Currency Market Myths & Market Makers

Currency Market Myths & Market Makers

The Truth About Market Makers

Contrary to popular rookie belief, Market Makers are not professional traders that your broker hires to trade against you and try to crash your account. Confusion arises for people who are new to trading because people want to know, are market makers for or against you?

Simply put, to answer this common question, Market Makers, whether individual or a firm, are actually there to help you. They are equally looking out for your best interest while simultaneously trying to take advantage of the amateurs in the market place. But the last is what every trader is trying to do. In order for you to make money, someone has to be losing money.

If you buy clothing from a retail store, you are offering/ losing money in order to gain/ win clothing. This same concept applies to any financial exchange.

If you are an amateur trader and are trading using software, robots, expert advisors and garbage signals, then Market Makers, along with every other self-respecting trader are going to be trading against you. You’re going to lose anyway; they might as well make more money off of you.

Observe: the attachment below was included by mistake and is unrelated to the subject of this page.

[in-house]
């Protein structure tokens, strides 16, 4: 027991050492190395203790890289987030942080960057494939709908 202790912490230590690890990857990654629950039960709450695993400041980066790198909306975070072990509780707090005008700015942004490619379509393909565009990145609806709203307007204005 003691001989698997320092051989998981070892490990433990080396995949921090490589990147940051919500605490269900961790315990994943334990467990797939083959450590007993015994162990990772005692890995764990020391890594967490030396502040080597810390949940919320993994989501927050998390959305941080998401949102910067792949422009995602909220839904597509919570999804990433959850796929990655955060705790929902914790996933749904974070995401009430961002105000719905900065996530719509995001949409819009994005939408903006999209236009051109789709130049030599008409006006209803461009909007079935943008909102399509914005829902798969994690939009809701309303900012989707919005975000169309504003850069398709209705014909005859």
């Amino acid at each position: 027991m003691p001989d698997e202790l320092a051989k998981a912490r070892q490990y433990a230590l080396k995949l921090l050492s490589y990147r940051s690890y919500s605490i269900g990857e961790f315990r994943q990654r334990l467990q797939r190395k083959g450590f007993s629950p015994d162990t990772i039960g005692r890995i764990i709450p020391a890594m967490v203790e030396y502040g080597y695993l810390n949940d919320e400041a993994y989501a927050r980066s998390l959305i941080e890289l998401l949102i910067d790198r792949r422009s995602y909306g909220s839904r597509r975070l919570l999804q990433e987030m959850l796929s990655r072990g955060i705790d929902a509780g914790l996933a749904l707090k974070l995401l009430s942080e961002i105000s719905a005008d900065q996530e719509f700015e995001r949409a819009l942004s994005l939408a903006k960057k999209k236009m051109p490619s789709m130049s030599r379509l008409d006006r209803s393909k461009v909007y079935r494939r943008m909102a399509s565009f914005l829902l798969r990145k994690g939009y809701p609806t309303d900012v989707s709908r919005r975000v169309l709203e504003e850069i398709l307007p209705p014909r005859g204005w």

Market Making & Market Maker Myths

With that said, let’s look at what Market Makers actually are. Your brokerage, is a market maker. Market makers are dealers who specialize in securities, in order to make a market, they must be ready to buy or sell at least the minimum unit(s) of a specified security, at its publicly quoted price.

In currency exchange

Most foreign exchange trading firms are market makers, and so are many banks. The market maker sells to and buys from its clients and is compensated by means of price differentials for the service of providing liquidity, reducing transaction costs, and facilitating trade.

In stock exchange